A communal catalogue reveals Earth's multiscale microbial diversity

Luke R. Thompson, Jon G. Sanders, Daniel McDonald, Amnon Amir, Joshua Ladau, Kenneth J. Locey, Robert J. Prill, Anupriya Tripathi, Sean M. Gibbons, Gail Ackermann, Jose A. Navas-Molina, Stefan Janssen, Evguenia Kopylova, Yoshiki Vázquez-Baeza, Antonio González, James T. Morton, Siavash Mirarab, Zhenjiang Zech Xu, Lingjing Jiang, Mohamed F. HaroonJad Kanbar, Qiyun Zhu, Se Jin Song, Tomasz Kosciolek, Nicholas A. Bokulich, Joshua Lefler, Colin J. Brislawn, Gregory Humphrey, Sarah M. Owens, Jarrad Hampton-Marcell, Donna Berg-Lyons, Valerie McKenzie, Noah Fierer, Jed A. Fuhrman, Aaron Clauset, Rick L. Stevens, Ashley Shade, Katherine S. Pollard, Kelly D. Goodwin, Janet K. Jansson, Jack A. Gilbert, Rob Knight, Jose L. Agosto Rivera, Lisa Al-Moosawi, John Alverdy, Katherine R. Amato, Jason Andras, Largus T. Angenent, Dionysios A. Antonopoulos, Jonathan B. Clayton, Earth Microbiome Project Consortium

Research output: Contribution to journalArticlepeer-review

980 Scopus citations


Our growing awareness of the microbial world's importance and diversity contrasts starkly with our limited understanding of its fundamental structure. Despite recent advances in DNA sequencing, a lack of standardized protocols and common analytical frameworks impedes comparisons among studies, hindering the development of global inferences about microbial life on Earth. Here we present a meta-analysis of microbial community samples collected by hundreds of researchers for the Earth Microbiome Project. Coordinated protocols and new analytical methods, particularly the use of exact sequences instead of clustered operational taxonomic units, enable bacterial and archaeal ribosomal RNA gene sequences to be followed across multiple studies and allow us to explore patterns of diversity at an unprecedented scale. The result is both a reference database giving global context to DNA sequence data and a framework for incorporating data from future studies, fostering increasingly complete characterization of Earth's microbial diversity.

Original languageEnglish (US)
Pages (from-to)457-463
Number of pages7
Issue number7681
StatePublished - Nov 23 2017

Bibliographical note

Funding Information:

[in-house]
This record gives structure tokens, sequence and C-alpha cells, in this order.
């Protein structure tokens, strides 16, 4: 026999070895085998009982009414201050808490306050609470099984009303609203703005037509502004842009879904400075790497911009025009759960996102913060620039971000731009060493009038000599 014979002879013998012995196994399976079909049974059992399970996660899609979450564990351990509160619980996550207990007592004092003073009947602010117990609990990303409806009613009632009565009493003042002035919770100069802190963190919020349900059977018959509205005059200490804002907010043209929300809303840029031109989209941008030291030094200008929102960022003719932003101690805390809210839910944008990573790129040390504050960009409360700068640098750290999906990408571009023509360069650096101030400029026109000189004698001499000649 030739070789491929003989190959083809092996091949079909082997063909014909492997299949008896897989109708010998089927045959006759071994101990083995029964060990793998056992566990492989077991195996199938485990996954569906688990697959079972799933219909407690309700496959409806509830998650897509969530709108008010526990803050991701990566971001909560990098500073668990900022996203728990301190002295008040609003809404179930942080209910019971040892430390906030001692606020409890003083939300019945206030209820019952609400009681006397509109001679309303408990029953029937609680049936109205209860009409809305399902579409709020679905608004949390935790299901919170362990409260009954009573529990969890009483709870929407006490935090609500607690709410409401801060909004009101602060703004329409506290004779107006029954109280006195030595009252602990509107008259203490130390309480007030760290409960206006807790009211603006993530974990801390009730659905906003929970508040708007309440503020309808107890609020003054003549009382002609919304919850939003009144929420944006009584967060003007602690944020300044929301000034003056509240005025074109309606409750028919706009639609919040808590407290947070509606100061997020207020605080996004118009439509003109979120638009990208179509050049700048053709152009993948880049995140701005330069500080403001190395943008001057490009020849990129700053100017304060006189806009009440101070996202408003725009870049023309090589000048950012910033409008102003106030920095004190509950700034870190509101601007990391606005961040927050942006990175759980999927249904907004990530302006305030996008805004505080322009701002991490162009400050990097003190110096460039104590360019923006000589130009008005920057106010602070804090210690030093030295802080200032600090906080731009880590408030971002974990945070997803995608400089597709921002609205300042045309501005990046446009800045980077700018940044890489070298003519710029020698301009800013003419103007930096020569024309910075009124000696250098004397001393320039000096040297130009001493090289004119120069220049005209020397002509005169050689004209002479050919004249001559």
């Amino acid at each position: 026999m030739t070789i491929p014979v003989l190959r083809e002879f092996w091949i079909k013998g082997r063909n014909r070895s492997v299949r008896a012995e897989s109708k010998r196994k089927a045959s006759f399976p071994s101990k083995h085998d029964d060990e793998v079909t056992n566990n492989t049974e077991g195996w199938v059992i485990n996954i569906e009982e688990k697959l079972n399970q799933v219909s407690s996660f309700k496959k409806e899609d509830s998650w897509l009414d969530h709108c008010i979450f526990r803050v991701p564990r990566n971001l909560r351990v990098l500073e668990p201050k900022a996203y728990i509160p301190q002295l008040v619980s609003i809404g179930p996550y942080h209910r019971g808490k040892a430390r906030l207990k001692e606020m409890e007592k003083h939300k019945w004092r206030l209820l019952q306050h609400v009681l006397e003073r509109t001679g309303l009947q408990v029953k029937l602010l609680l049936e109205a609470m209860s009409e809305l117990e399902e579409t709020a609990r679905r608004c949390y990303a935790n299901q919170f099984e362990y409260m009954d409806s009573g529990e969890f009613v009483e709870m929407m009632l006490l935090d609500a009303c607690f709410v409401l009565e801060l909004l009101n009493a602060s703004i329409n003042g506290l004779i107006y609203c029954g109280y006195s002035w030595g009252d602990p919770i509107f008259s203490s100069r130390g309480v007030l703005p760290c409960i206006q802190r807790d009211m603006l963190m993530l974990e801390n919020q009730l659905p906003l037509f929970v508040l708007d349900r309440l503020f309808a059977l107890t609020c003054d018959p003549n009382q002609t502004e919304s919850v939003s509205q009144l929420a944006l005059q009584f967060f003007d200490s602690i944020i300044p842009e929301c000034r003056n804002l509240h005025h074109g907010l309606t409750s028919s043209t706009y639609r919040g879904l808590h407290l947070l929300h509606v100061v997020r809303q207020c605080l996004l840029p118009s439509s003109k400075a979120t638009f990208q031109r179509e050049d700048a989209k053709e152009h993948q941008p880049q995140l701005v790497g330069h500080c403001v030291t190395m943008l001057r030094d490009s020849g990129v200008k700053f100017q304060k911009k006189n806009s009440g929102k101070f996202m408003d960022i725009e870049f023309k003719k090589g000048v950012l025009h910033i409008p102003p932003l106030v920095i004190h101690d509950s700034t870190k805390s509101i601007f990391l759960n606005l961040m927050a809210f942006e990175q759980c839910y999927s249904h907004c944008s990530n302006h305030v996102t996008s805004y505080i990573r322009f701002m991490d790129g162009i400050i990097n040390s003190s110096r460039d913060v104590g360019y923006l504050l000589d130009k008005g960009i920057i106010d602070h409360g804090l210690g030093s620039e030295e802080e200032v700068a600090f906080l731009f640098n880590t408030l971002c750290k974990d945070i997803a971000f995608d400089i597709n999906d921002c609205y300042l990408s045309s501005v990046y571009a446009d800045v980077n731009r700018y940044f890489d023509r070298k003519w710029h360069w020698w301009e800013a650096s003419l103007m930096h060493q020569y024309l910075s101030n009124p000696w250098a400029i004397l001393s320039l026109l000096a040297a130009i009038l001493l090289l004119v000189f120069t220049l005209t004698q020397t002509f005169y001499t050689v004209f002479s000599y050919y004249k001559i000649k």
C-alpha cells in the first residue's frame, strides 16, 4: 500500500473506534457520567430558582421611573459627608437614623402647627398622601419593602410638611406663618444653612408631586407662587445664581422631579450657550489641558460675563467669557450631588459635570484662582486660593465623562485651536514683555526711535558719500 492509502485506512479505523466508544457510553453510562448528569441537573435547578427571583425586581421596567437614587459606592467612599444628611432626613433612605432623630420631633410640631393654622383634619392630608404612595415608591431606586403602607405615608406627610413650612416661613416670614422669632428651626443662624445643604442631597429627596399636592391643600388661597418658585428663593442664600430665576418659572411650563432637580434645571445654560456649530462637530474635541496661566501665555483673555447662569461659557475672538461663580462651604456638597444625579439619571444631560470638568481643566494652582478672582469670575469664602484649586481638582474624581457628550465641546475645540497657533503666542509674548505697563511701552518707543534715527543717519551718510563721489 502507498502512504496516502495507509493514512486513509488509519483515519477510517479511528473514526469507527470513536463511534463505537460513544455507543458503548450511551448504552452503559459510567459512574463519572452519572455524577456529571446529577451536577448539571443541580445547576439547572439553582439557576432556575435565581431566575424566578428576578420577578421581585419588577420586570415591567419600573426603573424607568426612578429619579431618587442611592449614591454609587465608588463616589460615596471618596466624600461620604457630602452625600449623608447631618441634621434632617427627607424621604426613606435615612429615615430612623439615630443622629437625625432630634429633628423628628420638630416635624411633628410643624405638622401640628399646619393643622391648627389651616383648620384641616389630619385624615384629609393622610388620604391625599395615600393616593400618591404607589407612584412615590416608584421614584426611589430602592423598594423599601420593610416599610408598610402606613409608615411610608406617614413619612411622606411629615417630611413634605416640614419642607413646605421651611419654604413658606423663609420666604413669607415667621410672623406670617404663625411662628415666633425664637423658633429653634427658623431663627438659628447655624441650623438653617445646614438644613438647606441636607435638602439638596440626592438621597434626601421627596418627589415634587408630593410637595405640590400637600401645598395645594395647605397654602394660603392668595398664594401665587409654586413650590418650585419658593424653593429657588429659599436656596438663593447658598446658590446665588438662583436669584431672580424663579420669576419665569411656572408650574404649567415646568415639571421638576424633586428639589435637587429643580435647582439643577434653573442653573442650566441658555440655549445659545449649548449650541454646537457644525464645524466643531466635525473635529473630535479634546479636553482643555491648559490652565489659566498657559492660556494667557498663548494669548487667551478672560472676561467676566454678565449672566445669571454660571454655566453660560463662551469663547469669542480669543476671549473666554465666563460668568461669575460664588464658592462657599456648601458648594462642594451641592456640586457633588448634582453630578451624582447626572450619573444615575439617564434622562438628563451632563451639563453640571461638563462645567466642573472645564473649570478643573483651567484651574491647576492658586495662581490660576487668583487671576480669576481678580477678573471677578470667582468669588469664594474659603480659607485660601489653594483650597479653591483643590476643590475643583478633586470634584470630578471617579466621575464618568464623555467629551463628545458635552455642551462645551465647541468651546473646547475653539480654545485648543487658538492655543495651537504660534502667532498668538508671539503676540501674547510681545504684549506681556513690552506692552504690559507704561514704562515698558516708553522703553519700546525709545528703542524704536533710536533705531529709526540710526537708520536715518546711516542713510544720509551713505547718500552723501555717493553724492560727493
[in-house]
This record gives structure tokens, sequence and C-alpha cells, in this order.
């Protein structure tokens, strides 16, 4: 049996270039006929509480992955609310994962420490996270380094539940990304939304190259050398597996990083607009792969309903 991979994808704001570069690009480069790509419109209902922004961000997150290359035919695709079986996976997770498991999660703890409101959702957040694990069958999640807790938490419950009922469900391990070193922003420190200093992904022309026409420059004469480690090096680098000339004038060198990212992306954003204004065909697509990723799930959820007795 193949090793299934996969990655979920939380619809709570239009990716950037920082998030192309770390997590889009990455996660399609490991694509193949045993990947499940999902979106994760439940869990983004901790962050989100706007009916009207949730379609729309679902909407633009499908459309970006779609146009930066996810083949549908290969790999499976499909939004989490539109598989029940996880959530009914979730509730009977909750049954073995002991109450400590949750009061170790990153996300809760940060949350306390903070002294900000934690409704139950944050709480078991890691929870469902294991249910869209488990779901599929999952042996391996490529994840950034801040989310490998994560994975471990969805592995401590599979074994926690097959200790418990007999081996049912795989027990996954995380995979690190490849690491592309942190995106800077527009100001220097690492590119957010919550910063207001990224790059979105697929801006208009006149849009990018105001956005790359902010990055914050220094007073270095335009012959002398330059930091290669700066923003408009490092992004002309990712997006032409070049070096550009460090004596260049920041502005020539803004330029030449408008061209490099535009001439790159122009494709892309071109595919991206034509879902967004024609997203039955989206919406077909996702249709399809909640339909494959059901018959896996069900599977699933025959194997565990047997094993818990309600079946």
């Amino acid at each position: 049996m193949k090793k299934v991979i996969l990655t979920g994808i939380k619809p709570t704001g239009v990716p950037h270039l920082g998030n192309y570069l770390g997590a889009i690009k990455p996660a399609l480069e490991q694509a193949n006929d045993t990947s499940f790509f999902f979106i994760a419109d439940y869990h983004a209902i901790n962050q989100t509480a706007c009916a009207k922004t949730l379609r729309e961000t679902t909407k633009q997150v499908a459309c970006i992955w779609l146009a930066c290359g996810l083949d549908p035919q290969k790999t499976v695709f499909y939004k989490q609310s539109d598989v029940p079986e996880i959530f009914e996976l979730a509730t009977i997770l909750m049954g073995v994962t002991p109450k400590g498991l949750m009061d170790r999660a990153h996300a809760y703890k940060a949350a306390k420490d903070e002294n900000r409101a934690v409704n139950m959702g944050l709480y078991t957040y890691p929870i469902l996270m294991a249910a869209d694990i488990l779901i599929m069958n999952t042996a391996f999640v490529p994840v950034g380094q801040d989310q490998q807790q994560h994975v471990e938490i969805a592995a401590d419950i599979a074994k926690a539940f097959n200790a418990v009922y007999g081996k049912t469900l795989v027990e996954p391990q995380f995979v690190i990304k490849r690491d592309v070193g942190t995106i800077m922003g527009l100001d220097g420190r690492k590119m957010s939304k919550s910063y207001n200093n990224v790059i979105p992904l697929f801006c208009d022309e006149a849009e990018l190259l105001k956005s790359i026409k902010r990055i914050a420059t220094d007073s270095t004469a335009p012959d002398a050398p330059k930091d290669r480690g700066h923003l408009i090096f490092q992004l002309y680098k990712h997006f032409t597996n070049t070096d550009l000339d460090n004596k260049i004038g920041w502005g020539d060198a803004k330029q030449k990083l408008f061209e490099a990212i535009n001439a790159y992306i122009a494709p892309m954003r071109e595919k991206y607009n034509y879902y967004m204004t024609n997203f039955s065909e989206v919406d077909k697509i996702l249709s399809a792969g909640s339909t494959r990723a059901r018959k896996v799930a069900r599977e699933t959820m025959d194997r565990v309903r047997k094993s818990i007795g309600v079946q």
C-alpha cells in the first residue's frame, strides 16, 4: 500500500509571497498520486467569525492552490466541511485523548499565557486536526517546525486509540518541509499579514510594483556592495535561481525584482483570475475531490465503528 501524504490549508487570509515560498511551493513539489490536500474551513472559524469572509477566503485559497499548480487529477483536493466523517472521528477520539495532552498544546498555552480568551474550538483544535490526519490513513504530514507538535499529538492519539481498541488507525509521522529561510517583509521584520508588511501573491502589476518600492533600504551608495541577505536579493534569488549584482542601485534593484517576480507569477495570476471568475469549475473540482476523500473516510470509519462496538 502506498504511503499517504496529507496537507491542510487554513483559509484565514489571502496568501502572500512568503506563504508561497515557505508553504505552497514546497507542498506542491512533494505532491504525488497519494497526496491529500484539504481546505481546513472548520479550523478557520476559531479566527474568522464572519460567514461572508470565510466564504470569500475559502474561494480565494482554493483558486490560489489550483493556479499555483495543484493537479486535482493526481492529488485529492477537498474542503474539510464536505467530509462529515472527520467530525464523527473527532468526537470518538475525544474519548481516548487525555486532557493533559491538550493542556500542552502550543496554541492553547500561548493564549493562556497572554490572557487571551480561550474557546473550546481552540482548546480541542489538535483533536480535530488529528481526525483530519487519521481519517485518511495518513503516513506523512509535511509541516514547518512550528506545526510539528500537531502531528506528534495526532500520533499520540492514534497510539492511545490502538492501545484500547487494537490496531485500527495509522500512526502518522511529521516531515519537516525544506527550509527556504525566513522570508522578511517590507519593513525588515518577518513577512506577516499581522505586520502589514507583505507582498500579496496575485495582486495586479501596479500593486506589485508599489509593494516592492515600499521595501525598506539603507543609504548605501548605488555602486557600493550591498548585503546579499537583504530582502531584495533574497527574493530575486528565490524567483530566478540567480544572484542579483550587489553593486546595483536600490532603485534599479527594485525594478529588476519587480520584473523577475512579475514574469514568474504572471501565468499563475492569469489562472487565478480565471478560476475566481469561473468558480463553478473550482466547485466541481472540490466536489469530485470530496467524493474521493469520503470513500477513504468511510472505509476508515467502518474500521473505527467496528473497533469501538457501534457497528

Acknowledgements We thank J. DeReus for management of information systems; J. Huntley and K. Jepsen for management of sequencing facilities; B. Erickson for administrative assistance; J. Lennon for discussions about macroecological theory; S. Peddada for assistance with effect size calculations; P. L. Buttigieg, C. Mungall, and D. Siegele for assistance with ontologies; A. Rose, A.-S. Roy, A. Bearquiver, B. Cohen, C. Tischer, C. Feh, D. Winkler, E. Jones, E. Angert, F. Blackwolf, G. Martin, H. Schunck, K. Hallinger, L. R. McGuinness, M. Mühling, M. Lombardo, R. Madsen, S. Bowatte, S. Romac, S. Garcia-Houchins, V. Harriman, and W. James for assistance with sample and/or metadata collection; and the following individuals for supporting the project’s founding: A. Scyzrba, A. McHardy, A. Teske, A. Wilke, C. T. Brown, C. Brown, D. Huson, D. Field, D. Evers, D. Wendel, E. Glass, E. Kolke, F. Sun, F. O. Glöckner, G. Kowalchuk, H.-P. Klenk, J. Tiedje, J. Gordon, J. Raes, J. Knight, J. Kostka, J. Heidelberg, J. Eisen, K. E. Wommack, K. Docherty, K. Keegan, K. Konstantindis, M. Bailey, M. Sullivan, N. Desai, N. Kyprides, N. Pace, P. Balaji, R. Gallery, R. Mackelprang, R. O’Dor, R. Ley, T. Vogel, T. Chen, and W. Feng. This work was supported by the John Templeton Foundation (grant ID 44000, Convergent Evolution of the Vertebrate Microbiome), the W. M. Keck Foundation (DT061413), Argonne National Laboratory (US Department of Energy contract DE-AC02-06CH11357), the Australian Research Council, the Tula Foundation, the Samuel Lawrence Foundation, and the Extreme Science and Engineering Discovery Environment (XSEDE, project number BIO150043), which is supported by National Science Foundation grant number ACI-1053575. Funding for L.R.T. was provided in part by NOAA’s Atlantic Oceanographic and Meteorological Laboratory (AOML) and the Mississippi State University/NOAA Northern Gulf Institute. We thank MO BIO Laboratories, Luca Technologies, Eppendorf, Boreal Genomics, Illumina, Roche, and Integrated DNA Technologies for in-kind support at various phases of the project.

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